"This is a pre Civil Rights memory. It was 1942.
I was seventeen, white, middle-class, and I lived in
Birmingteim, Alabama. I never guestived pre privileges
any witness brought me. One evening a young man told
me a story about a gang of white boys who beat with
baseball bats a young black boy because he had accidentally
bumped into one of them. The black boy was crippled
for liofe. This story would have horrified any half-way
decent person, and it had the person who told it to
me. What it did for me was to shock my imagination into
action. For the first time in my life, I imagined what
it was like to be a black, from the moment before bumping.
Through the knowledge of permanent injury. Once I was
inside some one else's skin, the world never looked
the same again." Warry Pader
"My knowledge of the Civil Rights
Movement comes from books, films and discussions. My
knowledge of racism comes from experience. Of all the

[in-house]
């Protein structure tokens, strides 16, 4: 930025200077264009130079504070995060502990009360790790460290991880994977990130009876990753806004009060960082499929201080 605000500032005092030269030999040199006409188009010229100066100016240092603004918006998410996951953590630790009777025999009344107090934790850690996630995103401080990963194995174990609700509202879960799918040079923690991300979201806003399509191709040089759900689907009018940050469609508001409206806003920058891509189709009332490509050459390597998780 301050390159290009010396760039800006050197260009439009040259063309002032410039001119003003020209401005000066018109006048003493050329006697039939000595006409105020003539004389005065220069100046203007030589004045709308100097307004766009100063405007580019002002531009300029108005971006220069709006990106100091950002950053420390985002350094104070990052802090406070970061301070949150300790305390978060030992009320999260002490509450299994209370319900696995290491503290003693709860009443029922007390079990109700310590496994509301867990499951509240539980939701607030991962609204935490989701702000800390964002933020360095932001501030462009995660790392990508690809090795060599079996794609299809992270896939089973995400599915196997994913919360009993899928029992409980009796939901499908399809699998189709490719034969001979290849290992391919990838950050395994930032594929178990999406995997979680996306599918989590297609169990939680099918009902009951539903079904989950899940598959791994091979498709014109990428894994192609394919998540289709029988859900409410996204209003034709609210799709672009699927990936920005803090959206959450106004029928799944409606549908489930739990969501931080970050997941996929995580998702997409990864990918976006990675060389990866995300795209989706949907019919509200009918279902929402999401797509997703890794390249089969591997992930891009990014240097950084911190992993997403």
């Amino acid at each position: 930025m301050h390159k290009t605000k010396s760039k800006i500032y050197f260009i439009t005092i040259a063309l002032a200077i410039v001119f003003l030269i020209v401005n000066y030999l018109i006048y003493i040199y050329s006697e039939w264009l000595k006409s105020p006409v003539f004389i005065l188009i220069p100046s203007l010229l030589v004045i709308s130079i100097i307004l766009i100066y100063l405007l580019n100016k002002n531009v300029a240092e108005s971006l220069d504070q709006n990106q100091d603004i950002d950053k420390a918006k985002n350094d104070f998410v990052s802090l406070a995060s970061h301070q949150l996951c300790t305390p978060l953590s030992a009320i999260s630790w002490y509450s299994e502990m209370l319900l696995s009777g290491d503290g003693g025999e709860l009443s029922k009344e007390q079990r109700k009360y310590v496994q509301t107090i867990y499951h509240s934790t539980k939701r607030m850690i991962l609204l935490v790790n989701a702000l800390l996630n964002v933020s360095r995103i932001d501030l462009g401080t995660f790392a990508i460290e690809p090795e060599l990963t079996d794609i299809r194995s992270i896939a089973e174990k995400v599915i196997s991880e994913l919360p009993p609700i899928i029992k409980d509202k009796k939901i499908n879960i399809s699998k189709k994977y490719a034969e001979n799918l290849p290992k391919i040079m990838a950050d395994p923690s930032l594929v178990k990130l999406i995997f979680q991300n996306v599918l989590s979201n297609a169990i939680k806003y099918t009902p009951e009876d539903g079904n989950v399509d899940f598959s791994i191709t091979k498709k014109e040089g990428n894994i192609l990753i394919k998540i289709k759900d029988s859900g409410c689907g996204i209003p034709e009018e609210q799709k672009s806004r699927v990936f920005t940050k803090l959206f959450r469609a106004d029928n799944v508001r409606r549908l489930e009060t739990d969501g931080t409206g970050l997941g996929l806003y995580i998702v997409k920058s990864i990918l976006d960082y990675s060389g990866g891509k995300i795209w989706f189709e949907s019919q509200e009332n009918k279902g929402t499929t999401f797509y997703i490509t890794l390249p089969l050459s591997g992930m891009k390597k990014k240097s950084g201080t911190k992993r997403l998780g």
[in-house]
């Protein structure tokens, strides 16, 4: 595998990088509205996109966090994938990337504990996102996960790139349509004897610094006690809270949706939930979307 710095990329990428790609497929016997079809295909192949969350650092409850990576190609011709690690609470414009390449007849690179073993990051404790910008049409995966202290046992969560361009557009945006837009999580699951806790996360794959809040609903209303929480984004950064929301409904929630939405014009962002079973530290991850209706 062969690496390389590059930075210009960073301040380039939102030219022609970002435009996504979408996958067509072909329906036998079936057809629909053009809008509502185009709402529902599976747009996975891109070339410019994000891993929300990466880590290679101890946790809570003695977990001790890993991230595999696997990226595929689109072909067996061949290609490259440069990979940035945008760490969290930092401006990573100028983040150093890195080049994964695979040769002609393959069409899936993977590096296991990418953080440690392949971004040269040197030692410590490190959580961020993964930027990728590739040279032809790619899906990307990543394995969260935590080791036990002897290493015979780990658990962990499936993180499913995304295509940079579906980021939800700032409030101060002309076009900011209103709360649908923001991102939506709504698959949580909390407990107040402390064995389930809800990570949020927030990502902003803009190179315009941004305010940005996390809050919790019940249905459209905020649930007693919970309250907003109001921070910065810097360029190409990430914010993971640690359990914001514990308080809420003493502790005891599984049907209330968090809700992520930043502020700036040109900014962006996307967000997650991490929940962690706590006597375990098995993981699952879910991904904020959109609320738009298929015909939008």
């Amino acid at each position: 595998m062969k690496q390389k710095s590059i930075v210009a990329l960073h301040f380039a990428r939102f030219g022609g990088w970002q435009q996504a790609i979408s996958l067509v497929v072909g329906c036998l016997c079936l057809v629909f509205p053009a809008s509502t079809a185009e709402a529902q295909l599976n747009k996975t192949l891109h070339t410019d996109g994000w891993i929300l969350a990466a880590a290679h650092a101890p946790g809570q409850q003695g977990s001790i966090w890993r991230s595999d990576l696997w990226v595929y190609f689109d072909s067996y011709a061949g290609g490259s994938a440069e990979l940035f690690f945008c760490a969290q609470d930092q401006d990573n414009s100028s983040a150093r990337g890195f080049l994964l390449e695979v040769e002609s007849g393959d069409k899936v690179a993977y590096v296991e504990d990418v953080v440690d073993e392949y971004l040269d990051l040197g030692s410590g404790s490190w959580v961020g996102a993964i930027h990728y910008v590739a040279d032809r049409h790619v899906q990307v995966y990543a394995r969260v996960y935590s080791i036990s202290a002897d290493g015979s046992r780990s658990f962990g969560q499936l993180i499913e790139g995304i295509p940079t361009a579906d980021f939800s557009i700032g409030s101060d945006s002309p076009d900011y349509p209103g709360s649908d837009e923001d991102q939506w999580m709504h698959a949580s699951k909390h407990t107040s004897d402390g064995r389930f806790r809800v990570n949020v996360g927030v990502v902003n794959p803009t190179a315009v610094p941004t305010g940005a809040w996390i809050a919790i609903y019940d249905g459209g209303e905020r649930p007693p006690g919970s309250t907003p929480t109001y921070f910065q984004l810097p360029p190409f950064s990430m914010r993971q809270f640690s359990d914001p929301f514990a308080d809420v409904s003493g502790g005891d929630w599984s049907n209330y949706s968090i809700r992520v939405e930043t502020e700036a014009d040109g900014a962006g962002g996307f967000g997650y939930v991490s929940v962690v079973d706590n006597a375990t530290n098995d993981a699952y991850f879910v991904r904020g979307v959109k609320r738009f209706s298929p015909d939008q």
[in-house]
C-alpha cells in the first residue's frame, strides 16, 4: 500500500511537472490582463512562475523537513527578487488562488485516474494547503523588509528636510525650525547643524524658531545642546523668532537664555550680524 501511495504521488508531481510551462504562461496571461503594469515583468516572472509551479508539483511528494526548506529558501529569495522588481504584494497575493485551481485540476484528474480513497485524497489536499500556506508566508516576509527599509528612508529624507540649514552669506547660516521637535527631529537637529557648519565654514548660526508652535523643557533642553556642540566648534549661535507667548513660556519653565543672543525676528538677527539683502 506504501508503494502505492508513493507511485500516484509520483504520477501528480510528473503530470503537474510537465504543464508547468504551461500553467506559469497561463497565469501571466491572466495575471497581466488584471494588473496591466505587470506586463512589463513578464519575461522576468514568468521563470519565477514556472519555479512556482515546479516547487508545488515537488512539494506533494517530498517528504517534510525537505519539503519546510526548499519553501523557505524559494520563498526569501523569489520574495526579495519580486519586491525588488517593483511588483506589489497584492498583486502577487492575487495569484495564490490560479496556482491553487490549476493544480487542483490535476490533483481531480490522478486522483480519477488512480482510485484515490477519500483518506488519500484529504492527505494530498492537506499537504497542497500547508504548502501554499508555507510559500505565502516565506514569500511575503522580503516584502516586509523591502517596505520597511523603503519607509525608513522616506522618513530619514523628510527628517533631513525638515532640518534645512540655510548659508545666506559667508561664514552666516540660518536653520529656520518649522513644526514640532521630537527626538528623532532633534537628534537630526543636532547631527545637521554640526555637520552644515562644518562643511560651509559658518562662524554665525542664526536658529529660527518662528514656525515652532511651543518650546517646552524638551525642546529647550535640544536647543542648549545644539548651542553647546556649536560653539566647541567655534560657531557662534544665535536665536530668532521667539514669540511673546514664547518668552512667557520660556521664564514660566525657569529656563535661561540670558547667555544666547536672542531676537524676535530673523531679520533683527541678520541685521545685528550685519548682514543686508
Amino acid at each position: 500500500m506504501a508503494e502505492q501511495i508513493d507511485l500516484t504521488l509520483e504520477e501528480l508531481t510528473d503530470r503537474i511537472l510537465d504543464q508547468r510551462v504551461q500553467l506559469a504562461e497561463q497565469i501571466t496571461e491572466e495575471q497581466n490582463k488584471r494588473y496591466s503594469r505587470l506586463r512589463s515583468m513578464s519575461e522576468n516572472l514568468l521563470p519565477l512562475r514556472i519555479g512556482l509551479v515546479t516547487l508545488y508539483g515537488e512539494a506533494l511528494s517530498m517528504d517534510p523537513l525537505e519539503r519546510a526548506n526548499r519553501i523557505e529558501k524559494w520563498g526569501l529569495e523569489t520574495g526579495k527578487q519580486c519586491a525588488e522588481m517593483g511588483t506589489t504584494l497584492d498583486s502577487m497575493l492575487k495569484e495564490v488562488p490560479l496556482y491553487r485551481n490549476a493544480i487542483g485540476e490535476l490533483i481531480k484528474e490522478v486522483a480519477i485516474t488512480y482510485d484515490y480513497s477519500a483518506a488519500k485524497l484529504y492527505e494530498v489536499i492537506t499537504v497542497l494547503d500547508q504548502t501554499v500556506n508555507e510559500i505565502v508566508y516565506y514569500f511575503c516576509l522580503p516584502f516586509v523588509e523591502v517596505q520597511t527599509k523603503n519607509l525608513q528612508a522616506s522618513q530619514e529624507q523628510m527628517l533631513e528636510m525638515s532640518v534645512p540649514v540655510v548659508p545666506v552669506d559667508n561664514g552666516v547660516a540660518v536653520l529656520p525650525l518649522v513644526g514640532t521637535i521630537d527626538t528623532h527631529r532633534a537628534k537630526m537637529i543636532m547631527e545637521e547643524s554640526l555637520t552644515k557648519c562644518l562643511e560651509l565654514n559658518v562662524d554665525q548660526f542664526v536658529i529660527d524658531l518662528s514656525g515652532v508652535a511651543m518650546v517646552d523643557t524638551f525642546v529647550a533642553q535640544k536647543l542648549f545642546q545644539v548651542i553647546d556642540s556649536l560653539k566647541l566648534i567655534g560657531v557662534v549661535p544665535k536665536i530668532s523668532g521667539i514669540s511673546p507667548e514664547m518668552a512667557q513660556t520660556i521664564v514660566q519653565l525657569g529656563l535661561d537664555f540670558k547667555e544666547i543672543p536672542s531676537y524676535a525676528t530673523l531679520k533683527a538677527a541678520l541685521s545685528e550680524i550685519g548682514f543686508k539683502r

ugly moments I have witnessed with friends, family and
strangers, are particular incidnets still horrifies
and enrages me. While in a deli in my Carroll Gardens
neighborhood, on line at the counter, the man in frount
of me, who we had discovered was a teacher, said with
a laugh when a rap song come on the radio. "Hey
wouldn't it be great to bring back slavery." As
everybody laughed, my soul froze."
Witness Testimonies at Washington
Projects for the Arts
"I am Jewish. I have also felt the pain of hatred -
not for who I am - but for what I am believed to represent."
"I remember in 1953 when the Rosenbergs were killed.
We were living at my grand mothers. I was six years
old listening to the radio. This announcer cause on
and started giving a blow by blow description of what
would happen in the execution tomorrow. First they would
electrocute Mr. Rosenberg. Someone would check and say
"This man is dead." (I rememver those words.
Then it would be the women's turn to die. I remember
being so scared I think I felt that if peoploe could
be killed so cold - bloodedly. It could happend to me
"Let's hope that it does not take us thrity years
to talk about the events of today."
"I have reason to believe that I am a fifth generation
black/white man. I believe my great great grandfather
was black, but am unable to get any questions answered
by my mother who looks very white. It's a family secret.
It's a shame, because it's not something I need to hide.
I would be proud if this really is true. I'm sorry they
had to be ashamed."
at Arts in General